What generally comes to mind for most people is a group of creatives coming together to create plans to sell, sell, sell! Most of us imagine the colourful “out-there” characters walking businesses that we remember as studying the more creative subjects in university.

But all that is slowly changing…

A bit more than creativity is needed in this quickly evolving and forever changing global community. The marketer of the future is data-savvy, an information and research guru while being a social media maven. The ability to be analytical is becoming more important than just packaging things to look good.

The biggest priority is now the ability to understand what the customer is saying through all the information that they are giving through all interactions with brands. The question simplifies to: “Are brands listening?”

An example of something that we, as customers are communicating to the many brands vying for all our attention is this: We are not as rational as we would like to think we are…
Butch Rice, a respected market research professional, summed this up best in three sentences that he spoke at the recent South African Market Research Association’s 2013 Conference by saying:
“We don’t know why we do what we do. We don’t know what we are going to do, before we do it. We don’t know what we have done once we have done it.”

Scary stuff, right? What’s even more scary is that this is being confirmed by neuroscience almost daily. In addition there is more and more literature being published by a range of respected authors and academics about this very topic.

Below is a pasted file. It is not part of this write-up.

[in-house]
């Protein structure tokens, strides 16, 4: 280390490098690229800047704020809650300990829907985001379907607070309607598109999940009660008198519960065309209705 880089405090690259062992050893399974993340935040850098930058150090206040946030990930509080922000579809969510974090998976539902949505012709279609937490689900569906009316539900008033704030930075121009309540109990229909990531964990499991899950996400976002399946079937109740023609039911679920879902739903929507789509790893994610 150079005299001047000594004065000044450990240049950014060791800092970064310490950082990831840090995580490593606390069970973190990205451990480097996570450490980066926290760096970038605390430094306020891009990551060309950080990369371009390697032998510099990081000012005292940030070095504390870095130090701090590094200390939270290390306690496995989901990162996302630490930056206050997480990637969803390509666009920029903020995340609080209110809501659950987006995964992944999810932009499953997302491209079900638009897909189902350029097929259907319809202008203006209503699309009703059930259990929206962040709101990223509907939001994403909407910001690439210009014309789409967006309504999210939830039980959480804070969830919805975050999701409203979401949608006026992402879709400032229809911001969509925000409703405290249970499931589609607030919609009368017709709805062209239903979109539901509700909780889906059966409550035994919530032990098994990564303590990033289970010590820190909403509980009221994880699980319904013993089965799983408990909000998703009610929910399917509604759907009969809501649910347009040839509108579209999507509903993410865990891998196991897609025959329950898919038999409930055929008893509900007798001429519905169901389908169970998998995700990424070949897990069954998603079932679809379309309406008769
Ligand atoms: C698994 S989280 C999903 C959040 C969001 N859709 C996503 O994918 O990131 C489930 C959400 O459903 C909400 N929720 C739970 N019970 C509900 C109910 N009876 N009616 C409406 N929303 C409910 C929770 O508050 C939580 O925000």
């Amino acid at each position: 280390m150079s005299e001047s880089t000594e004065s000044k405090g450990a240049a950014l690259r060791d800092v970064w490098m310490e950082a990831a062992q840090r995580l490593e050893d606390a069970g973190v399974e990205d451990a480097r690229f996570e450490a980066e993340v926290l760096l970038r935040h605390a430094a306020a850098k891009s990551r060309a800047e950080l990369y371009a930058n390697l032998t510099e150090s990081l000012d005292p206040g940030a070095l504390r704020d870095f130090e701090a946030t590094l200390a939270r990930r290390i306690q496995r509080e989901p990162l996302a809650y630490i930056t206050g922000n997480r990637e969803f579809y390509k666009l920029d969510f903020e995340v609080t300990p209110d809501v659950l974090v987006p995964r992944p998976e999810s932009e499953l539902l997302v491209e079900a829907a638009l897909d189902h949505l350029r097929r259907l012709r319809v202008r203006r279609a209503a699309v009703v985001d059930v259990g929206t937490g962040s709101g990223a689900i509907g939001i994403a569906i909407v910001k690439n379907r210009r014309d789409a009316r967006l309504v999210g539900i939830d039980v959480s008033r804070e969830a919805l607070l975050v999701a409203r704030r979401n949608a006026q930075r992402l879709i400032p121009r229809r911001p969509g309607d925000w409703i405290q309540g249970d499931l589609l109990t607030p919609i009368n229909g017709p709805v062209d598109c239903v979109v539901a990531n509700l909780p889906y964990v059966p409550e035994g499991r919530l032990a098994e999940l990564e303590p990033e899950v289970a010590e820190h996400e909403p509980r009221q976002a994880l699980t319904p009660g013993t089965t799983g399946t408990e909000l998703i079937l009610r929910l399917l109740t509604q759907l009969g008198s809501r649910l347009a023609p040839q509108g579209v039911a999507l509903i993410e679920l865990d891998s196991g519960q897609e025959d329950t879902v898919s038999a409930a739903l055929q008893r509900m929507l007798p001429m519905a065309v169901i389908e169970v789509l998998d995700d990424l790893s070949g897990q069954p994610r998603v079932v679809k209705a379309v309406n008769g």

Dan Ariely’s “Predictably Irrational” delves into Behavioural Economics and dispels some age-old principles about people being rational (e.g.: How demand will behave when the price is zero).
Actually, truthfully speaking your brain is lazy and takes the easy route to reach conclusions and decisions many times, as opposed to deep rational thought. Daniel Kahneman calls it System 1 and System 2 thinking, with System 1 running things most times through an automatic, quick and almost involuntary approach.

Don’t believe me? How many people do you know who build a robust comparative spread sheet before purchasing a car? Or is the decision made in that moment that the brand you love releases a new model that looks amazing and just seems to “speak to you”?
Another example? Which smartphone are you a die-hard fan of; Apple, Samsung, Nokia? Was that based on a detailed comparison of all the features of the phone with every repurchase of that brand being driven by features that consistently outdo the competition in every way?

My own car and smartphone purchases have no spreadsheets to back them up.